Poisonous Cane Toads Can Kill Your Pup: What You Need to Know

The Bufo toad is dangerous to pets (and children)! Bufo toads are also known as cane toads and they've spread across Southwest Florida the past few years killing dogs and wildlife. This is no joke. The toxins secreted by the toads will cause harm. There are stories about these toads infesting one neighborhood in Palm Beach Gardens.

They are a dangerous invasive species. They secrete a milky, white toxic substance called a bufotoxin. They come out in the very early morning hours or after evening and will eat pet food left outdoors! This recent death is terrifying for pet owners including yours truly. A Tampa woman whose dog collapsed and died after she saw him with a toad in his mouth this week told a TV station that she knew immediately it was a poisonous Bufo toad. Last summer it was reported that some South Florida neighborhoods, they've been spotted by the thousands.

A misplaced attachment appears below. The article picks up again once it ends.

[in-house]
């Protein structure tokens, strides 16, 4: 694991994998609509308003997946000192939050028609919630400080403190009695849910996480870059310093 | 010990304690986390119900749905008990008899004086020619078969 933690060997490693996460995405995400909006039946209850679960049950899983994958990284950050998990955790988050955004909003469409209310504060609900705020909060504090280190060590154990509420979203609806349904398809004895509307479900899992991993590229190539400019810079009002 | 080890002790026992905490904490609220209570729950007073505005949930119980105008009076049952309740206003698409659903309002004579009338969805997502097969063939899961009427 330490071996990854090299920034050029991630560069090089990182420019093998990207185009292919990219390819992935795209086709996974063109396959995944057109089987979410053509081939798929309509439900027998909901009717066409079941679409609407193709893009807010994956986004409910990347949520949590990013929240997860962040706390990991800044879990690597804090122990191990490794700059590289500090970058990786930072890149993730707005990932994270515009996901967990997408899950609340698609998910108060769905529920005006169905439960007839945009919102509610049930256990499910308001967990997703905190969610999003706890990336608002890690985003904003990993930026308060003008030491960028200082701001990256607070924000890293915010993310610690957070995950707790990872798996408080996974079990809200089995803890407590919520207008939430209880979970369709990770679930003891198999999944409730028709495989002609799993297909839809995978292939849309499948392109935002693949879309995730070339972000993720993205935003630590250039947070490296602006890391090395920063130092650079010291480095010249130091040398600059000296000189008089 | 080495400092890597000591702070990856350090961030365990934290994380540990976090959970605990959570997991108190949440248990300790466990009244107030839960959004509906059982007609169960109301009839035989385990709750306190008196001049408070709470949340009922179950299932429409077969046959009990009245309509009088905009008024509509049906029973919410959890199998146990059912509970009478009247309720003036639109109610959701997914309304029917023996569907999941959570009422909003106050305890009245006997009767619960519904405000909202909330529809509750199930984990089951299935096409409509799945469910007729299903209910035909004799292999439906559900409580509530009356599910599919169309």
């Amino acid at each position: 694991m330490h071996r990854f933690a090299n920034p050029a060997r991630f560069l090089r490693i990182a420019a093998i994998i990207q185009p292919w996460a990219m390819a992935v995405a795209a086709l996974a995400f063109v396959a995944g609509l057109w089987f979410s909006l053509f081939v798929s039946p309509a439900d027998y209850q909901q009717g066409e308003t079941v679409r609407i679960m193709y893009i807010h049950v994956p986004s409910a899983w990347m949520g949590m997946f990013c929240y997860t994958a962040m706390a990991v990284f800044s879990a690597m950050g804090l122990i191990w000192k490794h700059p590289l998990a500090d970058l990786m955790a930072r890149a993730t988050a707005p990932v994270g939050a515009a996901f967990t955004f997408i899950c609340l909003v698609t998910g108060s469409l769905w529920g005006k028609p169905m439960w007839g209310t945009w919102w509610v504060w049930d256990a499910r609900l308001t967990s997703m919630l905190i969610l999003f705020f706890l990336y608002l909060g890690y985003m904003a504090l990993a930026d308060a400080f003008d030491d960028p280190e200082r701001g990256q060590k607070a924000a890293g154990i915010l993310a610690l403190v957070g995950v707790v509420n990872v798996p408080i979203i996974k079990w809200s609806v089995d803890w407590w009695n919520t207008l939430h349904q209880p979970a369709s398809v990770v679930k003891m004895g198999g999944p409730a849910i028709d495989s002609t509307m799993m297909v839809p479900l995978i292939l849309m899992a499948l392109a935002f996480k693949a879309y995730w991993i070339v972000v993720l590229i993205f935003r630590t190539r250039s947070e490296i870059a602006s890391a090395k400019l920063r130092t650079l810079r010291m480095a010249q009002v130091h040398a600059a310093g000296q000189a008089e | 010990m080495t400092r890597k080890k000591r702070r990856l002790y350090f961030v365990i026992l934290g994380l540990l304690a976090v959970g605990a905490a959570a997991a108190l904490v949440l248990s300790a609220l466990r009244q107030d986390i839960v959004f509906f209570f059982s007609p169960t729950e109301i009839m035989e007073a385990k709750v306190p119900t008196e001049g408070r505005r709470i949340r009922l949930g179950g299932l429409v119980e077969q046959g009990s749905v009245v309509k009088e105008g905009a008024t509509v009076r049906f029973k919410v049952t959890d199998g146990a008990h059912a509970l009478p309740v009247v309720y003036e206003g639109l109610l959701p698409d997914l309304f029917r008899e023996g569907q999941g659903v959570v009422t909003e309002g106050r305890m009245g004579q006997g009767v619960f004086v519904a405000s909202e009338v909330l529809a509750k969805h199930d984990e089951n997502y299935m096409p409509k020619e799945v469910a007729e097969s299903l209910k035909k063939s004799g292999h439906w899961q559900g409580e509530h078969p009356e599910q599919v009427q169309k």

Our dog Walter puts his mouth on everything and even tries to catch bees! Florida Today shares,

"If a dog or cat comes in contact with the toxin by biting or sniffing the slow-moving toads, the toxins could kill them within 15 minutes without emergency treatment."

Symptoms of toad poisoning (toad venom toxicosis) include pawing at the mouth and eyes, profuse drooling, difficulty breathing, seizures, high temperature and collapse!

How will you know you're dealing with a Bufo toad? Check out this video.

They were introduced as a way of managing pests in the sugar cane fields in the 1930s.

Staff note on toxic toads: Other signs of toad toxicity may include loss of coordination, head-shaking and always check your pet's mouth if you suspect they've been in contact with a toad.

Have you ever seen this toad before? Do you live in Florida and hear of random cases? Please leave a comment below!

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